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Diaphragm Muscle: Definition, Anatomy & Function

Instructor: Charity Hacker

I am a nursing instructor with over 20 years of nursing experience and a Masters Degree in Nursing Education.

Breathing is essential to life and depends almost completely on the function of the diaphragm. In this lesson, you will learn what the diaphragm is, what it's made of, and how it functions.

All About the Diaphragm

So, you want to learn more about the diaphragm? Let's imagine the diaphragm as an orchestra conductor. Each little movement that it makes creates a different effect. The orchestra conductor doesn't just direct the creation of music, but it keeps time and rhythm so the musicians don't have to. The conductor also reads the sheet music and conveys this information to the orchestra. Read on to see how the diaphragm does each of these things.

What Is a Diaphragm?

The diaphragm, also known as the thoracic diaphragm, is a large structure located at the bottom of the thoracic cavity that facilitates the breathing process. The thoracic cavity is your chest area where your heart and lungs are held. The diaphragm also serves as a divider between the thoracic and the abdominal cavities. The abdominal cavity is below the thoracic cavity.

The diaphragm as the floor of the thoracic cavity
Picture of the respiratory system with diaphragm.

The Anatomy of the Diaphragm

What Does It Look Like?

The diaphragm is located at the bottom of the thoracic cavity. In the relaxed position, it is shaped like a dome, actually two domes. There is a left sided dome under the left lung and a right sided dome under the right lung. Why are there two domes instead of one? Because the left lung is smaller than the right. If it were one continuous dome, either the left side would be too big or the right side would be too small. The domes are convex, meaning they bow upwards. When the diaphragm is contracted it looks like a flat sheet.

The diaphragm has a few openings, or holes in it, to facilitate passage of major arteries, veins, and nerves. In the picture, you can see four of these openings. The esophageal, aortic, and caval are the largest openings. The aortic opening carries the aorta (a major artery), the thoracic duct (a lymph vessel), and the azygos vein (an important vein connecting the upper and lower venous systems). The esophagus passes through the esophageal opening, along with the vagus nerves and some other blood and lymph vessels. The caval opening allows the inferior vena cava to pass through the right side of the phrenic nerve. The inferior vena cava is the primary vein of the lower half of the body. The phrenic nerve is the main nerve that drives the breathing process. There are other small openings, for example, the opening for the Lesser Splanchnic Nerve as seen in the picture.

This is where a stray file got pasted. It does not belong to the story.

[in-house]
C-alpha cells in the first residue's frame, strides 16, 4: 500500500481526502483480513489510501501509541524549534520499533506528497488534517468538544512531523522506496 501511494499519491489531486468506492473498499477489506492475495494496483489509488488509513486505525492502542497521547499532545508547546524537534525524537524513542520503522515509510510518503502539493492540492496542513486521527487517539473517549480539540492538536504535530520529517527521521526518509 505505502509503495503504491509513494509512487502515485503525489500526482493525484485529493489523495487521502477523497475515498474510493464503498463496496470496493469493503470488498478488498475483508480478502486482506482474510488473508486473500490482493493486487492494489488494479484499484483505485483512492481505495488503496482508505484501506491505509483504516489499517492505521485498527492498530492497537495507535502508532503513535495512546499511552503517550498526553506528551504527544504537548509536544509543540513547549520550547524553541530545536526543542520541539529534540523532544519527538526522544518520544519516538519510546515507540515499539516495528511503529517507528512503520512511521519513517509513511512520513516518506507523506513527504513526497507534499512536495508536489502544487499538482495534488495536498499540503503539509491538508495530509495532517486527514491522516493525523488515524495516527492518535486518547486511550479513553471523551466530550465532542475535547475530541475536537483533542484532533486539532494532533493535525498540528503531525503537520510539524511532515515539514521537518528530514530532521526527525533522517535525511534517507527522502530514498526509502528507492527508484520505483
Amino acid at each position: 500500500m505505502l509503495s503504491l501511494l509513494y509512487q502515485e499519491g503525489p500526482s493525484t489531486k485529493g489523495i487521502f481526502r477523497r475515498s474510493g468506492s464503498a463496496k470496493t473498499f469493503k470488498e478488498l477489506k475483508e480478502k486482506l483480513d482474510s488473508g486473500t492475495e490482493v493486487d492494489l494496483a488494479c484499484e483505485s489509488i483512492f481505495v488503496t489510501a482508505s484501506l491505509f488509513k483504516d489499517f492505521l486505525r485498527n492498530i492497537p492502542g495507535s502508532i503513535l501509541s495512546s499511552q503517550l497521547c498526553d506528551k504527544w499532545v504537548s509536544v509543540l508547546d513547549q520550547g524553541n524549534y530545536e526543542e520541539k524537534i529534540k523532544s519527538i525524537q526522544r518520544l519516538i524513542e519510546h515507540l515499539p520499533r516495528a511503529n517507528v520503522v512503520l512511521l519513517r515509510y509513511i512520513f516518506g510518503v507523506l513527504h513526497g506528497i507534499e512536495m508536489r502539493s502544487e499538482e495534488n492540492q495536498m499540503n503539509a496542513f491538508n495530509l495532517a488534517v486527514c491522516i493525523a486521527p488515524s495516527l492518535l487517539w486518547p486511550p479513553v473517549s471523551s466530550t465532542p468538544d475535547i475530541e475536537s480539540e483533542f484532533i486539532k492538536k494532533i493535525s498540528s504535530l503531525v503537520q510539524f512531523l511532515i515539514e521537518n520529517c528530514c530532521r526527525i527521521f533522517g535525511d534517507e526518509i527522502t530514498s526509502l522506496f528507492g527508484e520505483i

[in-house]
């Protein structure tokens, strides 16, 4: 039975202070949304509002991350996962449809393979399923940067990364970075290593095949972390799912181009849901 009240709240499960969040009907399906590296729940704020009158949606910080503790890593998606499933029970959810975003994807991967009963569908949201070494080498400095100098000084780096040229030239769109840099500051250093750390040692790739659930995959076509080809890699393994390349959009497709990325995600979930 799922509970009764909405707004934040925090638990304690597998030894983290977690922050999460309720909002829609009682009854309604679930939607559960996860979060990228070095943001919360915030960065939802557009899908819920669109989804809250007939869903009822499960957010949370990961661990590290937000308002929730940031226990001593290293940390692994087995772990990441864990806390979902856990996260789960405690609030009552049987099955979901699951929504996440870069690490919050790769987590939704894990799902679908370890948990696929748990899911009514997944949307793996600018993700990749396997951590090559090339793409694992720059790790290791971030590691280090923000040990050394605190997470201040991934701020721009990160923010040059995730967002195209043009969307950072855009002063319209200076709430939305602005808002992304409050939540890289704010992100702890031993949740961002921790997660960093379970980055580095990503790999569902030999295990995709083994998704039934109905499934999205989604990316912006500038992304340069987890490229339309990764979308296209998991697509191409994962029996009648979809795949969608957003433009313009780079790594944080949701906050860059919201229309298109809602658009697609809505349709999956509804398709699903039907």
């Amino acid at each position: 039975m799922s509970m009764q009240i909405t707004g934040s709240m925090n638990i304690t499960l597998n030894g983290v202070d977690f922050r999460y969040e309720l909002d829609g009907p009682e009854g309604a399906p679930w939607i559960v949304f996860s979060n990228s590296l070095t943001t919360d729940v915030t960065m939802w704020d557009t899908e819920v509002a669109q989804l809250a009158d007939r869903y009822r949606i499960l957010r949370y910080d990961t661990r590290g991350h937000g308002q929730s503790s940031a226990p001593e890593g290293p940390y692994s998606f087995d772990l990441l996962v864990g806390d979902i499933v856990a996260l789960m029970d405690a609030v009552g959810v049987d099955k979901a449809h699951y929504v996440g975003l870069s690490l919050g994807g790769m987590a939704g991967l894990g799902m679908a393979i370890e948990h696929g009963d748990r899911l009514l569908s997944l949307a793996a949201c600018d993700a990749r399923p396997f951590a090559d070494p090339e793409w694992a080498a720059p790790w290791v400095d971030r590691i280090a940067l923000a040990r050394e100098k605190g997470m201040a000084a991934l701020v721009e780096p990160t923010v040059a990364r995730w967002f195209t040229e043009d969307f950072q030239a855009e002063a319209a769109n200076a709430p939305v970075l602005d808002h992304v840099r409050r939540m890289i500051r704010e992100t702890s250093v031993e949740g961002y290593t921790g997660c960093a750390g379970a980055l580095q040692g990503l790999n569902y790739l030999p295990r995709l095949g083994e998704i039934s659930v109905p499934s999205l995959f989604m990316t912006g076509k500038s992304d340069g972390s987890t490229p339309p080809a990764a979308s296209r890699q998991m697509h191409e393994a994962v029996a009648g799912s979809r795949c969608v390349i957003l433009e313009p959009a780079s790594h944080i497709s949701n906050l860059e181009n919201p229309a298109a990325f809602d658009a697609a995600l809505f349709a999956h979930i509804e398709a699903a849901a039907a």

The musclulature and openings of the diaphragm
Picture of the diaphragm showing openings and musculature.

What Is It Made Of?

The diaphragm is a musculotendinous structure, meaning it is made of muscles and tendons. Muscles have points of origin where they begin and points of insertion where they end, called attachments. The diaphragm originates from several locations. Primarily it is attached to the sternum at the xyphoid process, the lower six ribs and the spaces in between, and the lower part of the spine. Specifically, the diaphragm is attached to the spine by the processes that protrude laterally from the vertebrae, called crura, and their matching ligaments. The spinal attachment is in the upper lumbar section.

The diaphragm's insertion point is called the central tendon. It is clover shaped with three leaflets called the right, middle, and left leaflets. These can be seen in the picture of the diaphragm musculature. The central tendon is described as aponeurotic. Aponeurosis is the term for a flat tendon that forms the origin or insertion point of a flat muscle. The central tendon causes the diaphragm to contract, or flatten, causing inspiration.

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